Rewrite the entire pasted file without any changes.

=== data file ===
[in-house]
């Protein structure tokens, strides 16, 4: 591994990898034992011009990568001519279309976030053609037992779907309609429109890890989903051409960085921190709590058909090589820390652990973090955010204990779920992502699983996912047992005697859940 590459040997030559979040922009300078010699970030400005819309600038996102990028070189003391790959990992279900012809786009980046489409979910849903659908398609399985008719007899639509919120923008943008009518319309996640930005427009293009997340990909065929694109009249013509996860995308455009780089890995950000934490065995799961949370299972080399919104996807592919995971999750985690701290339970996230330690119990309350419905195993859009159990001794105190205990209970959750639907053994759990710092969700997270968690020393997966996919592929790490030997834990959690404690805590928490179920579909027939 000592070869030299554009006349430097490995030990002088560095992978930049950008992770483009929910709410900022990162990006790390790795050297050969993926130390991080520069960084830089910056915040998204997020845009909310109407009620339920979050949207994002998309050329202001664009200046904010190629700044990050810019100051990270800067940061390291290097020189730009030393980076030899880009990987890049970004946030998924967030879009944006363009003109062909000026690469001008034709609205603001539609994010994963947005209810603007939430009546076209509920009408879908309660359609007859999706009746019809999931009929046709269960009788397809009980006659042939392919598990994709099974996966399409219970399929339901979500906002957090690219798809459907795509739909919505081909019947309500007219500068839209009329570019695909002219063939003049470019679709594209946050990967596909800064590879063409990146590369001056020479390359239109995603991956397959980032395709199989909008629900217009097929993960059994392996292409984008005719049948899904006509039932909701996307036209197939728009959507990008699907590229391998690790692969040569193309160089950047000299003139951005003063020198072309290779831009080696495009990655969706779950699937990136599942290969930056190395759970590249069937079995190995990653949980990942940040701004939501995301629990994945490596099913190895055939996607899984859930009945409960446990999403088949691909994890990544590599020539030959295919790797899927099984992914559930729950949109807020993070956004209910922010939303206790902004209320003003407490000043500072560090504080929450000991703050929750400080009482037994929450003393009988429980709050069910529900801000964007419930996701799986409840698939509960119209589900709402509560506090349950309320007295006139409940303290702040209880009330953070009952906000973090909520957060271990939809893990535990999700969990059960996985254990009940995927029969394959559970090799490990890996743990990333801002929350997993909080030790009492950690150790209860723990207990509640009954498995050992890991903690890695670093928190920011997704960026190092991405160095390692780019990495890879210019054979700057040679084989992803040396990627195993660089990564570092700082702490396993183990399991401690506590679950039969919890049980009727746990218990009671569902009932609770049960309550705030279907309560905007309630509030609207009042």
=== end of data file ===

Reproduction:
[in-house]
């Protein structure tokens, strides 16, 4: 591994990898034992011009990568001519279309976030053609037992779907309609429109890890989903051409960085921190709590058909090589820390652990973090955010204990779920992502699983996912047992005697859940 590459040997030559979040922009300078010699970030400005819309600038996102990028070189003391790959990992279900012809786009980046489409979910849903659908398609399985008719007899639509919120923008943008009518319309996640930005427009293009997340990909065929694109009249013509996860995308455009780089890995950000934490065995799961949370299972080399919104996807592919995971999750985690701290339970996230330690119990309350419905195993859009159990001794105190205990209970959750639907053994759990710092969700997270968690020393997966996919592929790490030997834990959690404690805590928490179920579909027939 000592070869030299554009006349430097490995030990002088560095992978930049950008992770483009929910709410900022990162990006790390790795050297050969993926130390991080520069960084830089910056915040998204997020845009909310109407009620339920979050949207994002998309050329202001664009200046904010190629700044990050810019100051990270800067940061390291290097020189730009030393980076030899880009990987890049970004946030998924967030879009944006363009003109062909000026690469001008034709609205603001539609994010994963947005209810603007939430009546076209509920009408879908309660359609007859999706009746019809999931009929046709269960009788397809009980006659042939392919598990994709099974996966399409219970399929339901979500906002957090690219798809459907795509739909919505081909019947309500007219500068839209009329570019695909002219063939003049470019679709594209946050990967596909800064590879063409990146590369001056020479390359239109995603991956397959980032395709199989909008629900217009097929993960059994392996292409984008005719049948899904006509039932909701996307036209197939728009959507990008699907590229391998690790692969040569193309160089950047000299003139951005003063020198072309290779831009080696495009990655969706779950699937990136599942290969930056190395759970590249069937079995190995990653949980990942940040701004939501995301629990994945490596099913190895055939996607899984859930009945409960446990999403088949691909994890990544590599020539030959295919790797899927099984992914559930729950949109807020993070956004209910922010939303206790902004209320003003407490000043500072560090504080929450000991703050929750400080009482037994929450003393009988429980709050069910529900801000964007419930996701799986409840698939509960119209589900709402509560506090349950309320007295006139409940303290702040209880009330953070009952906000973090909520957060271990939809893990535990999700969990059960996985254990009940995927029969394959559970090799490990890996743990990333801002929350997993909080030790009492950690150790209860723990207990509640009954498995050992890991903690890695670093928190920011997704960026190092991405160095390692780019990495890879210019054979700057040679084989992803040396990627195993660089990564570092700082702490396993183990399991401690506590679950039969919890049980009727746990218990009671569902009932609770049960309550705030279907309560905007309630509030609207009042």